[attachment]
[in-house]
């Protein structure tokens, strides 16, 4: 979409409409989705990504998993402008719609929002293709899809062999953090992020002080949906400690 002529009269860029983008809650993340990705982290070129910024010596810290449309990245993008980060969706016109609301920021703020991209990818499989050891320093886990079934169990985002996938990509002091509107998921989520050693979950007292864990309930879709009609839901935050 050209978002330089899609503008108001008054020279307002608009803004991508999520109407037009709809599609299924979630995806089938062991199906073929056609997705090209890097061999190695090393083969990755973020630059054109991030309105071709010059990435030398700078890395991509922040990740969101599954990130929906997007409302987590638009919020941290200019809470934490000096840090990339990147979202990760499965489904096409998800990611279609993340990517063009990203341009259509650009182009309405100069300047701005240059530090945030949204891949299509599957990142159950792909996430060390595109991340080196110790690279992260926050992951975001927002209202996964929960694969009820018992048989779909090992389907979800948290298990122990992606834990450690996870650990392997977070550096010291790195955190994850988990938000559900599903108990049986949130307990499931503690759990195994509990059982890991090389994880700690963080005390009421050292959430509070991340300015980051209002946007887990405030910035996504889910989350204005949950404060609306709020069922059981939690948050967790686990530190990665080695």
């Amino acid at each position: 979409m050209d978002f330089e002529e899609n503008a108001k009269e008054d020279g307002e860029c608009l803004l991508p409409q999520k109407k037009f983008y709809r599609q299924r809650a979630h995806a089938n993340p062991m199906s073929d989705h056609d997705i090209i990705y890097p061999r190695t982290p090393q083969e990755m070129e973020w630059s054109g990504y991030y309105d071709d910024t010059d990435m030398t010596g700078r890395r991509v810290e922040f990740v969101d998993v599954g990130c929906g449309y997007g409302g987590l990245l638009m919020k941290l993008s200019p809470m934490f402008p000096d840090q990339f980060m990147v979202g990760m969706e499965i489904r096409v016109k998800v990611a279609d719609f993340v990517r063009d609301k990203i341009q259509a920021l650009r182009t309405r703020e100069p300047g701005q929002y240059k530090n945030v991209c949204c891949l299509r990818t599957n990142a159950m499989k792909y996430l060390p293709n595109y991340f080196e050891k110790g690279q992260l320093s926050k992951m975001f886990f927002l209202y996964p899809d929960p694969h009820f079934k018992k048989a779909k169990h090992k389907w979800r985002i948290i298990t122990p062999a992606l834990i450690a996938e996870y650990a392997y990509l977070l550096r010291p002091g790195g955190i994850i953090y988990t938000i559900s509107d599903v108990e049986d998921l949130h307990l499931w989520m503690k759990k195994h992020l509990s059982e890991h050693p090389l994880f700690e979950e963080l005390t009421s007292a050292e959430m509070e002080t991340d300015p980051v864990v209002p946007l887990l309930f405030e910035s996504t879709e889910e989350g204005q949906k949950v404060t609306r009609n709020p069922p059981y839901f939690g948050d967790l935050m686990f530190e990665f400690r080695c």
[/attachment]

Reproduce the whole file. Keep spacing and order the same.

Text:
[in-house]
């Protein structure tokens, strides 16, 4: 979409409409989705990504998993402008719609929002293709899809062999953090992020002080949906400690 002529009269860029983008809650993340990705982290070129910024010596810290449309990245993008980060969706016109609301920021703020991209990818499989050891320093886990079934169990985002996938990509002091509107998921989520050693979950007292864990309930879709009609839901935050 050209978002330089899609503008108001008054020279307002608009803004991508999520109407037009709809599609299924979630995806089938062991199906073929056609997705090209890097061999190695090393083969990755973020630059054109991030309105071709010059990435030398700078890395991509922040990740969101599954990130929906997007409302987590638009919020941290200019809470934490000096840090990339990147979202990760499965489904096409998800990611279609993340990517063009990203341009259509650009182009309405100069300047701005240059530090945030949204891949299509599957990142159950792909996430060390595109991340080196110790690279992260926050992951975001927002209202996964929960694969009820018992048989779909090992389907979800948290298990122990992606834990450690996870650990392997977070550096010291790195955190994850988990938000559900599903108990049986949130307990499931503690759990195994509990059982890991090389994880700690963080005390009421050292959430509070991340300015980051209002946007887990405030910035996504889910989350204005949950404060609306709020069922059981939690948050967790686990530190990665080695």
């Amino acid at each position: 979409m050209d978002f330089e002529e899609n503008a108001k009269e008054d020279g307002e860029c608009l803004l991508p409409q999520k109407k037009f983008y709809r599609q299924r809650a979630h995806a089938n993340p062991m199906s073929d989705h056609d997705i090209i990705y890097p061999r190695t982290p090393q083969e990755m070129e973020w630059s054109g990504y991030y309105d071709d910024t010059d990435m030398t010596g700078r890395r991509v810290e922040f990740v969101d998993v599954g990130c929906g449309y997007g409302g987590l990245l638009m919020k941290l993008s200019p809470m934490f402008p000096d840090q990339f980060m990147v979202g990760m969706e499965i489904r096409v016109k998800v990611a279609d719609f993340v990517r063009d609301k990203i341009q259509a920021l650009r182009t309405r703020e100069p300047g701005q929002y240059k530090n945030v991209c949204c891949l299509r990818t599957n990142a159950m499989k792909y996430l060390p293709n595109y991340f080196e050891k110790g690279q992260l320093s926050k992951m975001f886990f927002l209202y996964p899809d929960p694969h009820f079934k018992k048989a779909k169990h090992k389907w979800r985002i948290i298990t122990p062999a992606l834990i450690a996938e996870y650990a392997y990509l977070l550096r010291p002091g790195g955190i994850i953090y988990t938000i559900s509107d599903v108990e049986d998921l949130h307990l499931w989520m503690k759990k195994h992020l509990s059982e890991h050693p090389l994880f700690e979950e963080l005390t009421s007292a050292e959430m509070e002080t991340d300015p980051v864990v209002p946007l887990l309930f405030e910035s996504t879709e889910e989350g204005q949906k949950v404060t609306r009609n709020p069922p059981y839901f939690g948050d967790l935050m686990f530190e990665f400690r080695c």